School choice bill put on hold until 2018 by bipartisan vote of NH House Education Committee | WMUR

John DiStaso writes at WMUR,

A proposed school choice program to provide state funding for parents who want to send their children to private schools is dead at least until 2018 following bipartisan vote of the New Hampshire House Education Committee on Tuesday.

Senate Bill 193 required that state funds are used to allow parents to set up “freedom savings account” through a scholarship organization. Under the bill, the funds could have been used for tuition at private schools, including religious schools, or for homeschooling, tutoring, or to cover other education-related costs, such as textbooks and transportation to and from a private school.

But the education committee, citing a host of unanswered question and disagreeing on whether religious schools should be allowed to be part of the program, voted 15-4 to retain the bill in the committee. The votes means the bill will not get to the House floor this year for a vote…..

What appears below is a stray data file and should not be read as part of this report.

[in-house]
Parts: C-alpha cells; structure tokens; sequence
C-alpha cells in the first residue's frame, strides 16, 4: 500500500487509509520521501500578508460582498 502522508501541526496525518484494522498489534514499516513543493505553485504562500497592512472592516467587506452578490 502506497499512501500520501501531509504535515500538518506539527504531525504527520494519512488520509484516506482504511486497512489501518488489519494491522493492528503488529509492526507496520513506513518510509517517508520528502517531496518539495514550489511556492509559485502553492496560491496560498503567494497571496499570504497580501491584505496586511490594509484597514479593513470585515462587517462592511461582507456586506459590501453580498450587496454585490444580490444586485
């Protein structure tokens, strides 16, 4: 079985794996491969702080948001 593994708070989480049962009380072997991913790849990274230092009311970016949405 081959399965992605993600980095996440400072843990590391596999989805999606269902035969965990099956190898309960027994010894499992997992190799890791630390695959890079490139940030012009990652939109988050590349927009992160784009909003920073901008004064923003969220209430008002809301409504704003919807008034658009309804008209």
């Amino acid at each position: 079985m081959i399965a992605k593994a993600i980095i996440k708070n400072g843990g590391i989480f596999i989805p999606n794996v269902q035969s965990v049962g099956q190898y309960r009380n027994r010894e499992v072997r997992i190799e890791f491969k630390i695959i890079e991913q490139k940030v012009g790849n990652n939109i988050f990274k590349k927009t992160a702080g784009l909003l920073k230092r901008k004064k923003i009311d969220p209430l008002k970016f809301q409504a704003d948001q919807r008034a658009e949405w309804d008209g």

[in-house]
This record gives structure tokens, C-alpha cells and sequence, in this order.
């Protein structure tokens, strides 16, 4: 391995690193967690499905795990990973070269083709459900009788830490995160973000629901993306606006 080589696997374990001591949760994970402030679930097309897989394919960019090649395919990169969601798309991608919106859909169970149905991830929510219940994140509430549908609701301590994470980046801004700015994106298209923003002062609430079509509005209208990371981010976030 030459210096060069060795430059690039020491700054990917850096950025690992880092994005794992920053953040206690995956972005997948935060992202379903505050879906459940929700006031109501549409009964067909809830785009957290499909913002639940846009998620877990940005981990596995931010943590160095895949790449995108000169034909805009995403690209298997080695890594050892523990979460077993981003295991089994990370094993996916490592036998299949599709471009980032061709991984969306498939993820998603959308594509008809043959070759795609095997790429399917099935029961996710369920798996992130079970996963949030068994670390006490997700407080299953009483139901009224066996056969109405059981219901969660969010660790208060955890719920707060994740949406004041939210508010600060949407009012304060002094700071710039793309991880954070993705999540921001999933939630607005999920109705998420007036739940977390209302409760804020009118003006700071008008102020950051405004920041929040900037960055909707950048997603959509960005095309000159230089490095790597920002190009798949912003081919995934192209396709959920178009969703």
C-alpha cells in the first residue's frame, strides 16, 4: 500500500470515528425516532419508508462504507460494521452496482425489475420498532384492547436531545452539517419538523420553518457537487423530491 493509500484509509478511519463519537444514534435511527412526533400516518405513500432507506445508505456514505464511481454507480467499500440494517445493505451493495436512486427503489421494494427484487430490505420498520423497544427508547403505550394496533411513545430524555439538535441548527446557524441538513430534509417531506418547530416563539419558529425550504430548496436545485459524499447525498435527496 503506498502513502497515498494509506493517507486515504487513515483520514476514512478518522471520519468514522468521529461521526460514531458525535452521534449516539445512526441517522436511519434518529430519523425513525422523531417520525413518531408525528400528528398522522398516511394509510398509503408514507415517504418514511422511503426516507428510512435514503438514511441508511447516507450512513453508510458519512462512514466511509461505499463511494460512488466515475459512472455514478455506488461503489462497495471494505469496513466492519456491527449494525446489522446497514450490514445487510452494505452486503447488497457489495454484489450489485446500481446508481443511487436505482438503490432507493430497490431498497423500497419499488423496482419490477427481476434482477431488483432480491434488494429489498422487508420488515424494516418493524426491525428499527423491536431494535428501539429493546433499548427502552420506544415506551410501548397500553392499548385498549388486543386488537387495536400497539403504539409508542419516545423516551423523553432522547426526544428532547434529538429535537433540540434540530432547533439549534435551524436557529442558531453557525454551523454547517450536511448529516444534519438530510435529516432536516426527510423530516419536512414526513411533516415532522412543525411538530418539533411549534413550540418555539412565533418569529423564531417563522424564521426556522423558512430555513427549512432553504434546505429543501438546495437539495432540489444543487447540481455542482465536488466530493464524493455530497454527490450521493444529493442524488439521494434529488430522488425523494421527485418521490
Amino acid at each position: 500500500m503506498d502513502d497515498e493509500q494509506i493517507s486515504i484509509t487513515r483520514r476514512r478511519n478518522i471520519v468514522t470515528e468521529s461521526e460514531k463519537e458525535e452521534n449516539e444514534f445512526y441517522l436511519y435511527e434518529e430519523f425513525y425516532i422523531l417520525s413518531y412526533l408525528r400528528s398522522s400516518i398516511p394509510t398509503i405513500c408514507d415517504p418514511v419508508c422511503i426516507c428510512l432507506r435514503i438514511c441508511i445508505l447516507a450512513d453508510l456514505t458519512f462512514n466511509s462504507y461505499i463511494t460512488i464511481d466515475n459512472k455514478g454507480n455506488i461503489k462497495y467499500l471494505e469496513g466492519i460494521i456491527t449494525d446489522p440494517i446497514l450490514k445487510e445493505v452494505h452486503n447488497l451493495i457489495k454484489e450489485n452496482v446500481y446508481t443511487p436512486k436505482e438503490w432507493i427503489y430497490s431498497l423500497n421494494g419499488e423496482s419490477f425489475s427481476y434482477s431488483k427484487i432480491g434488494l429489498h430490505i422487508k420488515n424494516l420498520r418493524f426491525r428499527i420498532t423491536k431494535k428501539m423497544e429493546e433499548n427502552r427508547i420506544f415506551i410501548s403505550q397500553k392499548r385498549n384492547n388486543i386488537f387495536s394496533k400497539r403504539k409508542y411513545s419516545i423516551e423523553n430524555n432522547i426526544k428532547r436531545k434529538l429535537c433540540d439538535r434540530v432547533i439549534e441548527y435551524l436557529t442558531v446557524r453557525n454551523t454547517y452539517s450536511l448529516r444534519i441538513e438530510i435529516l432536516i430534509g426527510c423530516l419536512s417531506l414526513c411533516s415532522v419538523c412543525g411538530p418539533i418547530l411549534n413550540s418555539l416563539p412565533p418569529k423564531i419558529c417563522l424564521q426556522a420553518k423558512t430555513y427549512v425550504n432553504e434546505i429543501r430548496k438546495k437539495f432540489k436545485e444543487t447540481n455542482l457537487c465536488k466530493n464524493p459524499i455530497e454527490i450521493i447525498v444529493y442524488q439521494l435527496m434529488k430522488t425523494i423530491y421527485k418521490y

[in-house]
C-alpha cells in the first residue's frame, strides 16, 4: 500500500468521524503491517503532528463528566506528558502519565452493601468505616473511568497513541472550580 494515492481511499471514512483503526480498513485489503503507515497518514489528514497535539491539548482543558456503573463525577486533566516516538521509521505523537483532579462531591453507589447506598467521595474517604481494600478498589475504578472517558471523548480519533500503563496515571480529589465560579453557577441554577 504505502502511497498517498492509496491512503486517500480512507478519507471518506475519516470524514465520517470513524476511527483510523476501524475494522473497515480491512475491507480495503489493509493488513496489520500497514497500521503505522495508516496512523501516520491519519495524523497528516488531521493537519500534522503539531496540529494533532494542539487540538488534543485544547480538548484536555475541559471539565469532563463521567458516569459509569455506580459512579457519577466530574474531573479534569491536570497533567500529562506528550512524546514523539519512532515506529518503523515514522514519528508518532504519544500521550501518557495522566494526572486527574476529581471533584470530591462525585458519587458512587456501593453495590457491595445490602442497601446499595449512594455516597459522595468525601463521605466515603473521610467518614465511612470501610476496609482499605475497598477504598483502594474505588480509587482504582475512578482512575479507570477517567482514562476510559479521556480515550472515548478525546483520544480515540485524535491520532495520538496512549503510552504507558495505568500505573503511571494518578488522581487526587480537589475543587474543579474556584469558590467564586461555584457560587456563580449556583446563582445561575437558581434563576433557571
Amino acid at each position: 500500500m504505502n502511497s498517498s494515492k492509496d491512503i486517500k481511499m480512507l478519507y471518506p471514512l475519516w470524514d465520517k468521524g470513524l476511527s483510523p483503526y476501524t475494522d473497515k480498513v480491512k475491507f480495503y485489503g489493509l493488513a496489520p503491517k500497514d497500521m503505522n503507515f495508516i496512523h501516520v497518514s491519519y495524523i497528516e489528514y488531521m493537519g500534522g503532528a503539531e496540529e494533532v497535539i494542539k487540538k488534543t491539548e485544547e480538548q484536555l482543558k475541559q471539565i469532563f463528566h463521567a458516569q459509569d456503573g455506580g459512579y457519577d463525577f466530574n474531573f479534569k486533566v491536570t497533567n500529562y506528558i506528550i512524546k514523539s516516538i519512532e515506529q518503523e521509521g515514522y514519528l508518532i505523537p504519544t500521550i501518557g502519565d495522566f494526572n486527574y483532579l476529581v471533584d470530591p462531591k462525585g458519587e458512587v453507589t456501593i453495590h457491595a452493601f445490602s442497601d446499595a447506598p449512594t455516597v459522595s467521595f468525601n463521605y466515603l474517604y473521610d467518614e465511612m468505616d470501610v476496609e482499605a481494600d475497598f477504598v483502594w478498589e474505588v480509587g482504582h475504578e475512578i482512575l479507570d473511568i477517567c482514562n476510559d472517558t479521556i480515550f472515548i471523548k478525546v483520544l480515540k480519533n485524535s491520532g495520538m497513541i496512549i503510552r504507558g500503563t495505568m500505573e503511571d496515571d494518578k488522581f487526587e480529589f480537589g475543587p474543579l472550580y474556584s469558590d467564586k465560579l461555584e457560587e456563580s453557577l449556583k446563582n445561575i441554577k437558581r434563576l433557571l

Ladd told WMUR after the vote that the bill “wasn’t ready to go forward from the policy perspective. We had a whole host of areas that weren’t ready.”…..

“Where are (the funds) held, and how do you account for the use of the dollars? There are so many issues that are policy-oriented that need resolve,” Ladd said….

Following the committee action, the bill’s chief sponsor, Senate Education Committee Chairman John Reagan, R-Deerfield, said, “You’re once again blocked out by the special interests, which are all the union members and all the administrative associations.”

“They all fear for their jobs, and this (vote to retain the bill) protects their jobs,” Reagan said….

But Democratic Rep. Mary Heath of Manchester said it is “a very flawed bill.”

“Our New Hampshire Constitution is clear that private funds cannot be used for sectarian purposes,” said Heath, who voted against retaining the bill because she wanted it killed outright.

“I personally feel that this bill undermines public education,” Heath said. “We have failed to fund our public schools in the manner in which we should fund them. To move to this process would undermine what we have stood for.”….

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